A new California law bans sharing crime scene photos after images leaked of Kobe Bryant's chopper crash
By Sarah Moon, Scottie Andrew and Stella Chan, CNN
(CNN) -- A California bill inspired by leaked photos of the helicopter crash that killed Kobe Bryant passed this weak, banning law enforcement from sharing graphic crime scene photos off the job.
California Gov. Gavin Newsom signed an invasion of privacy bill on Monday which would make it illegal for first responders to share photos of a deceased person at a crime scene "for any purpose other than an official law enforcement purpose."
AB 2655 was first introduced by Assemblymember Mike Gipson after Los Angeles County Sheriff's deputies allegedly shared graphic photos of the wreckage of the helicopter crash that killed NBA legend Bryant, his daughter Gianna and seven others earlier this year. In a tweet celebrating the bill's passage, Gipson called it the "Kobe Bryant Act of 2020."
sued the Los Angeles County Sheriff's Department and Sheriff Alex Villanueva over the sharing of the images.
The day of the crash, family members gathered at the Lost Hills Sheriff's Station where the sheriff assured them the crash site was secured. However, a leak from the department, according to the lawsuit obtained by CNN, led to TMZ breaking the news and fans flocked to the site.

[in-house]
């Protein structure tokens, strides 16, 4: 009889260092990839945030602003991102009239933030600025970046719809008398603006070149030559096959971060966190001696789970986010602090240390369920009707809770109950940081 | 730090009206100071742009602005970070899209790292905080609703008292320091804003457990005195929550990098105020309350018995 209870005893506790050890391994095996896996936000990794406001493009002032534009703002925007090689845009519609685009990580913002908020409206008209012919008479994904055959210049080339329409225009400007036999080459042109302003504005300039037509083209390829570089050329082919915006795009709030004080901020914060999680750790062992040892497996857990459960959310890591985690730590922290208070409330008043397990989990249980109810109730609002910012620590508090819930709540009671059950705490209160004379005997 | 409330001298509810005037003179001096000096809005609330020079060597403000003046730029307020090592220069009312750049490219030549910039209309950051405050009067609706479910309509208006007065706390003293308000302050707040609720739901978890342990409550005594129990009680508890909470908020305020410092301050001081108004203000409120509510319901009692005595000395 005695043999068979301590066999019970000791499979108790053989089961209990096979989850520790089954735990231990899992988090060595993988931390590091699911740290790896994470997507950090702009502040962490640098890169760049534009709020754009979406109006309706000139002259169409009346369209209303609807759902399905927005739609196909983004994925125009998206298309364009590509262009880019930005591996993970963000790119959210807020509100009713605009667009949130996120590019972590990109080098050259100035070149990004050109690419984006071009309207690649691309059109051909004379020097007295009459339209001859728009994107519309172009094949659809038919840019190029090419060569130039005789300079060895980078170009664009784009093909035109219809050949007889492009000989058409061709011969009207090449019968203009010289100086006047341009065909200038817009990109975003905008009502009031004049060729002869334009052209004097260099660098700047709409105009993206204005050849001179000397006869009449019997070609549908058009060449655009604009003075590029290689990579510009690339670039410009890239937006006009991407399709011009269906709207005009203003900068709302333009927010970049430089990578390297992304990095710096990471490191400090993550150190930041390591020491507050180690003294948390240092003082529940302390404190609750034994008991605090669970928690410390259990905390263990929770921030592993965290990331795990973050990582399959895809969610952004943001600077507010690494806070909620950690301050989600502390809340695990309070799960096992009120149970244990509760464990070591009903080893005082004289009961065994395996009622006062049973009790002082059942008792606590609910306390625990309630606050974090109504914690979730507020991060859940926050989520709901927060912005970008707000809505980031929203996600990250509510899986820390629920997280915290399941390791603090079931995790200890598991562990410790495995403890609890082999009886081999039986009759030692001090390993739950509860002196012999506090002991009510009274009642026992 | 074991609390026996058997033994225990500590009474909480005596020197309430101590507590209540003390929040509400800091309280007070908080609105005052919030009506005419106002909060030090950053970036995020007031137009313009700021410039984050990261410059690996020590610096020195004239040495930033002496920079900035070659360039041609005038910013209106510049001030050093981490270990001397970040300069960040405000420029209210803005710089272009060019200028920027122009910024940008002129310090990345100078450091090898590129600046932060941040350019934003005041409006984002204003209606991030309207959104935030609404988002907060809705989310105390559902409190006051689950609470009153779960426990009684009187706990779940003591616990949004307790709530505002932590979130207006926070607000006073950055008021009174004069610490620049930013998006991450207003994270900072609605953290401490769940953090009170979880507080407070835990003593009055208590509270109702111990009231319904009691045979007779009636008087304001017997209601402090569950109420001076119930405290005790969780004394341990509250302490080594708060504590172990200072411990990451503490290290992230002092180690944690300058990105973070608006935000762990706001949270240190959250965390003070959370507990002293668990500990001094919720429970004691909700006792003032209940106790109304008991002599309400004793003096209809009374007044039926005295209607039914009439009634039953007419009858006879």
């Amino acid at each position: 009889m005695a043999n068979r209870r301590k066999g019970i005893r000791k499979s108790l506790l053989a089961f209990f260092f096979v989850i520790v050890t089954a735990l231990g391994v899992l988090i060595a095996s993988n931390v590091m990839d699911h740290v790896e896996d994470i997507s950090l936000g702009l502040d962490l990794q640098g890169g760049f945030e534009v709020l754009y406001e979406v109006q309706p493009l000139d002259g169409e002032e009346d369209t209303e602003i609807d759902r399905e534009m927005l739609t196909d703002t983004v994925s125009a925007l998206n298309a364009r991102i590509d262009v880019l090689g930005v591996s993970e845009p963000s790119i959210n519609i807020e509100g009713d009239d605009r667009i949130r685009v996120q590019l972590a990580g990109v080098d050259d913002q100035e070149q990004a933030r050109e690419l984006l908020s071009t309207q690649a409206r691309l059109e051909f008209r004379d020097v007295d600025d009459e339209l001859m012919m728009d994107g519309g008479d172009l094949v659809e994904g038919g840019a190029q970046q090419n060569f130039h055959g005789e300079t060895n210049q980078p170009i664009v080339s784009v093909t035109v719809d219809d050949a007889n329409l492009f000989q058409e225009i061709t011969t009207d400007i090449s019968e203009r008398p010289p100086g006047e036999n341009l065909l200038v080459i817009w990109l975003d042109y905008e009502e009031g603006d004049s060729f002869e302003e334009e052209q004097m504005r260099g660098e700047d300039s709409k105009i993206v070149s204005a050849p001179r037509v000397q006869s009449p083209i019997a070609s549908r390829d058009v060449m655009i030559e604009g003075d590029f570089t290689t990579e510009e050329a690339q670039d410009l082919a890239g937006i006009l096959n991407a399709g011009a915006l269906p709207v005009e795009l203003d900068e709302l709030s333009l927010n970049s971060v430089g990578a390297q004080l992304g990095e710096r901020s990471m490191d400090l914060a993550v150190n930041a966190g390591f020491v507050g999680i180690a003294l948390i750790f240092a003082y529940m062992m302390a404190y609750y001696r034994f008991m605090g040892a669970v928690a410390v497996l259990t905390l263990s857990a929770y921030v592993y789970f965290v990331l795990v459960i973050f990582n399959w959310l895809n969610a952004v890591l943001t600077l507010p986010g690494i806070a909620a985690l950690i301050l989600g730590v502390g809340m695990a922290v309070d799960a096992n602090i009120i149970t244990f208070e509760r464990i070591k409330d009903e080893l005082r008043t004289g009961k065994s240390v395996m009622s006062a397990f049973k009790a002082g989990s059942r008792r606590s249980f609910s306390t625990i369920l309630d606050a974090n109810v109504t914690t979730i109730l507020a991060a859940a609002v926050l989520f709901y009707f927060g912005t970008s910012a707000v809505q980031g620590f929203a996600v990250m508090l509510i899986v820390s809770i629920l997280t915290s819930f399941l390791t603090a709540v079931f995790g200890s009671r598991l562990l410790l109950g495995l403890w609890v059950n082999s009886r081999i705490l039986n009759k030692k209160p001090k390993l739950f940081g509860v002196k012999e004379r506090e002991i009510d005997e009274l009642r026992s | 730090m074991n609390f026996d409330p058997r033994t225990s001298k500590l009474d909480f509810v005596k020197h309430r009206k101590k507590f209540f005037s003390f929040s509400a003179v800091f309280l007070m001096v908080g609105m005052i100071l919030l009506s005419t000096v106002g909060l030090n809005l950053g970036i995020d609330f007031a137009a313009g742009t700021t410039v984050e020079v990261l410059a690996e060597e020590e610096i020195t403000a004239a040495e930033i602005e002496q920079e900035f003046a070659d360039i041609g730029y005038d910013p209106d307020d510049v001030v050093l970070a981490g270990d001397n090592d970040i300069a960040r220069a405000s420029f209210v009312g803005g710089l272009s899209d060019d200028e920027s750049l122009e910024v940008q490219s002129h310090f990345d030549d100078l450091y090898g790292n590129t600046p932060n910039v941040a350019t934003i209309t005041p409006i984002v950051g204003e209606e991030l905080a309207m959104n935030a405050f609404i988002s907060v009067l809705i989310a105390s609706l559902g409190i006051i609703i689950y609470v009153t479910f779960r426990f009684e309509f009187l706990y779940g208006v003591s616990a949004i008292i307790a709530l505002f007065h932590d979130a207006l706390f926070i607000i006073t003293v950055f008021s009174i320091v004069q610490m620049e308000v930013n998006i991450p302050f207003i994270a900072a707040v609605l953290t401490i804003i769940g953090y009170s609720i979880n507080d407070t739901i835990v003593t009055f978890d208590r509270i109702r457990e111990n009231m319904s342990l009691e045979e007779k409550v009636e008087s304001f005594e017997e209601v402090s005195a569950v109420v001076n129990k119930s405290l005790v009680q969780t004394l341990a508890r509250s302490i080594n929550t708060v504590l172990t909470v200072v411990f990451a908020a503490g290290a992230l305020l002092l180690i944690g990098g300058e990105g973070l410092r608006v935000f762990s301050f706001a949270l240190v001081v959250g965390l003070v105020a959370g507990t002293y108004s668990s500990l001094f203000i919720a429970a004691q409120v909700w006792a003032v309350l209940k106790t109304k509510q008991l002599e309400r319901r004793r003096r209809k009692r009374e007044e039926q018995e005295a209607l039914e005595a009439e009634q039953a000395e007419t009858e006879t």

"But the biggest threat to the sanctity of the victims' remains proved to be the Sheriff's department itself," as eight deputies "pulled out their personal cell phones and snapped photos of the dead children, parents, and coaches. The deputies took these photos for their own personal gratification," the lawsuit states.
Vanessa Bryant also filed a wrongful death lawsuit earlier this year against the helicopter companies and pilot who died in the crash.
Under the new "Kobe Bryant Act," beginning in 2021, a first responder who is found guilty of the misdemeanor crime may be fined up to $1,000 per violation.
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